Saturday, 21 March 2015


“The strangeness will wear off and I think we will discover the deeper meanings in modern art.” - Jackson Pollock

German-born American painter and educator Hans Hofmann (1880–1966) was an influential 20th century artist whose work paved the way for abstract expressionism. Hofmann was born in Weißenburg, Bavaria on March 21, 1880, the son of Theodor and Franziska Hofmann. When he was six he moved with his family to Munich. Here his father took a job with the government. Starting at a young age, Hofmann gravitated towards science and mathematics.

At age sixteen, he started work with the Bavarian government as assistant to the director of Public Works where he was able to increase his knowledge of mathematics. He went on to develop and patent such devices as the electromagnetic comptometer, a radar device for ships at sea, a sensitised light bulb, and a portable freezer unit for military use. Even with such great abilities in science and mathematics, Hofmann became interested in creative studies, beginning educational art training after the death of his father. In 1932 he emigrated to the United States, where he resided until the end of his life.

Hofmann moved to Paris in 1904 with the help of an art patron. There, he studied at the Académie de la Grande Chaumière and the Académie Colarossi. Hofmann immersed himself in Paris’s thriving art scene, meeting such artists as Pablo Picasso, Henri Matisse and Georges Braque. He also became friends with Robert Delaunay. During this period, the work Hofmann created followed the leading avant-garde movement of the time, cubism. In 1910, Hofmann had his first solo show in Berlin.

Living back in Germany at the start of World War I, Hofmann was excused from military service because of an earlier respiratory condition. Unable to return to France during the war, he opened an art school in Munich in 1915. Over the years, Hofmann earned a stellar reputation as an instructor of art. Worth Ryder, a former student, invited Hofmann to teach in the United States for the summer of 1930. Germany’s changing political climate made Hofmann decide to permanently settle in the United States in 1932.

Hofmann based himself in New York City, where he worked as an instructor at the Art Students League before establishing his own school in the city. In 1934, Hofmann began a summer program in Provincetown, Massachusetts. In addition to teaching, Hofmann also continued to make his own art, producing in 1940 “Spring”, a notable work that was created by dripping and splashing paint onto a canvas. Becoming known for his abstract paintings, Hofmann landed a solo exhibition at Peggy Guggenheim’s Art of This Century gallery in 1944.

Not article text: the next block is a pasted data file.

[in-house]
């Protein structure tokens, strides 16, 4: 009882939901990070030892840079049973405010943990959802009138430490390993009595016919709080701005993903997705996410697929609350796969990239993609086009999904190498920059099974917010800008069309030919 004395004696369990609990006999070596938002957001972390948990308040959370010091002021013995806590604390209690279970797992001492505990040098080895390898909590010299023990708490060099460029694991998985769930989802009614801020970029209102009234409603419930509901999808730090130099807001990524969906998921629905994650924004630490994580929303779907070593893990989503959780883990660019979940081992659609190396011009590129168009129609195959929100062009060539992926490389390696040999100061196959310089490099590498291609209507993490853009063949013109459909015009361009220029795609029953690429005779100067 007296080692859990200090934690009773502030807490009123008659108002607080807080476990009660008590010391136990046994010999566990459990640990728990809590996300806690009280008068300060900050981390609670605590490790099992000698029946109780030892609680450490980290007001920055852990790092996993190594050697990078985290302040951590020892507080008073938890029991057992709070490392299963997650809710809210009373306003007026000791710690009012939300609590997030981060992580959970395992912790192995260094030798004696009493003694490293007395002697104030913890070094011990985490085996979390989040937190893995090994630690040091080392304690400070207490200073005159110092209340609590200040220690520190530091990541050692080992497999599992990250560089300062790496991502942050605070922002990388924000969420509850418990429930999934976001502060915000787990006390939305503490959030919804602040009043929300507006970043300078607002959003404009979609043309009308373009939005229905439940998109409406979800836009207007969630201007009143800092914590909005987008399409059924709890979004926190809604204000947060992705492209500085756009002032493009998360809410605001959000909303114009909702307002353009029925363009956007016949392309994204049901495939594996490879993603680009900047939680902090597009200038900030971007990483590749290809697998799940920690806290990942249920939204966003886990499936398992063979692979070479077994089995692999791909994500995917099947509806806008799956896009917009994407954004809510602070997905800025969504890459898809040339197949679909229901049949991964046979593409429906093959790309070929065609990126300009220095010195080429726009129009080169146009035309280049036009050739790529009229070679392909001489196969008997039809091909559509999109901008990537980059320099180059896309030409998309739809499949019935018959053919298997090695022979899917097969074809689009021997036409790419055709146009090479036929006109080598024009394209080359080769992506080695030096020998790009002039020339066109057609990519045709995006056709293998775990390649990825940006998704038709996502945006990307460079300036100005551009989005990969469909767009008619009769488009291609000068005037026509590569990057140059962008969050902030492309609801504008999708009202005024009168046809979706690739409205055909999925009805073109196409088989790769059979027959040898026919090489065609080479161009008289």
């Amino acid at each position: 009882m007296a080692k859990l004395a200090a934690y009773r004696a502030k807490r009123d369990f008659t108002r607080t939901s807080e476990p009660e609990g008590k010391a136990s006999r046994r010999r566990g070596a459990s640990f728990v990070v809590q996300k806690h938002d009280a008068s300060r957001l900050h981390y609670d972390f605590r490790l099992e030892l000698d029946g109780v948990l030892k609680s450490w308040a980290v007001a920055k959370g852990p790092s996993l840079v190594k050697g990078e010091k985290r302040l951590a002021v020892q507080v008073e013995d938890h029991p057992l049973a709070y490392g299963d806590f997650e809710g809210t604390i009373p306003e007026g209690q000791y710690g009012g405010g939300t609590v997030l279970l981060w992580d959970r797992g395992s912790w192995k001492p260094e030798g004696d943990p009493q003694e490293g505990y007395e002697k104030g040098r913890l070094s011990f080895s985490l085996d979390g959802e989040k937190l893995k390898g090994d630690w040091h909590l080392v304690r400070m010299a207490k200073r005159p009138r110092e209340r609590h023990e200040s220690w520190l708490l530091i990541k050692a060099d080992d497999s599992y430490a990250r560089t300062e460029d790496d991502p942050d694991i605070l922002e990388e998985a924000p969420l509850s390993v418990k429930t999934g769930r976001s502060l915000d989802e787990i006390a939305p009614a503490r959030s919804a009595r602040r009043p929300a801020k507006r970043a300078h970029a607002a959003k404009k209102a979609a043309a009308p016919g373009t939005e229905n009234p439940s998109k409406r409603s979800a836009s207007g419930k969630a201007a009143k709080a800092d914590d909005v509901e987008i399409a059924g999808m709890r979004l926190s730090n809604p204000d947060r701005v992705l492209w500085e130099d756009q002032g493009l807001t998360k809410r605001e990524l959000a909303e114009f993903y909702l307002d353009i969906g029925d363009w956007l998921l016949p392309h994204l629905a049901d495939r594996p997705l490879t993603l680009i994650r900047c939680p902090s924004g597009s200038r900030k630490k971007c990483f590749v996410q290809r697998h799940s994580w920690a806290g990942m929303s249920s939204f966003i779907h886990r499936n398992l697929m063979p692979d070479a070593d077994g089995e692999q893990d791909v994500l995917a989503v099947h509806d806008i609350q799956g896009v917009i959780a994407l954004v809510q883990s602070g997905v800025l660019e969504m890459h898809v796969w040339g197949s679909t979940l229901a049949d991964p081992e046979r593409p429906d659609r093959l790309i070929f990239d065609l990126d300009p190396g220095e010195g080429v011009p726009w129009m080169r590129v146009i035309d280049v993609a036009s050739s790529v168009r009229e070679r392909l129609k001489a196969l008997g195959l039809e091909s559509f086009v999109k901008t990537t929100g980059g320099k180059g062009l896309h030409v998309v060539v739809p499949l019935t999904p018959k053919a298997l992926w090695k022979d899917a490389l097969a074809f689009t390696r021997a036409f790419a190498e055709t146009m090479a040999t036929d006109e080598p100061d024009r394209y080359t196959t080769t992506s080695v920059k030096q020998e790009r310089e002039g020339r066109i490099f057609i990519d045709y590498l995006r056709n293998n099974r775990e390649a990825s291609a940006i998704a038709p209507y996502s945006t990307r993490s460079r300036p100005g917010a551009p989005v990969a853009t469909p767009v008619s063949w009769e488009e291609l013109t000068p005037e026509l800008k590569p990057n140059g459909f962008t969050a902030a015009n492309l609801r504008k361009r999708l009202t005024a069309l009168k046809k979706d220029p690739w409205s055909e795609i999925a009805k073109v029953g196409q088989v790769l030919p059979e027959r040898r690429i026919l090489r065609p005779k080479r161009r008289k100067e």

In 1957, his work was the subject of a retrospective showing at New York’s Whitney Museum of American Art. The next year, Hofmann retired from teaching in order to focus on creating art. Hofmann was selected to represent the United States at the Venice Biennale in 1960, alongside Philip Guston, Franz Kline and Theodore Roszak. By then, he was considered a leading abstract expressionist who created vivid and inventive paintings. In 1963, the Museum of Modern Art mounted a major exhibition of his work.

Hofmann became an American citizen in 1941. His first wife, Maria “Miz” Wolfegg, whom he had married in 1924, passed away in 1963. Two years later, Hofmann married Renate Schmitz, who served as a muse for many of his final works. At the age of 85, Hofmann died on February 17, 1966, at his New York City home.

The painting above is Hofmann’s “Composition” painted in 1942. The medium is oil on board and the size is 90 by 105 cm. This piece is part of a private collection and shows the artist’s love of colour and strong geometrical features that add up to a well-harmonised means of expression. There is both tension and rest in the work, expressed by both form and colour. Straight and curved lines, areas of bold colour, energetic brushstrokes coexisting with flat expanses. A highly satisfying work that captivates the viewer’s eye and imagination.

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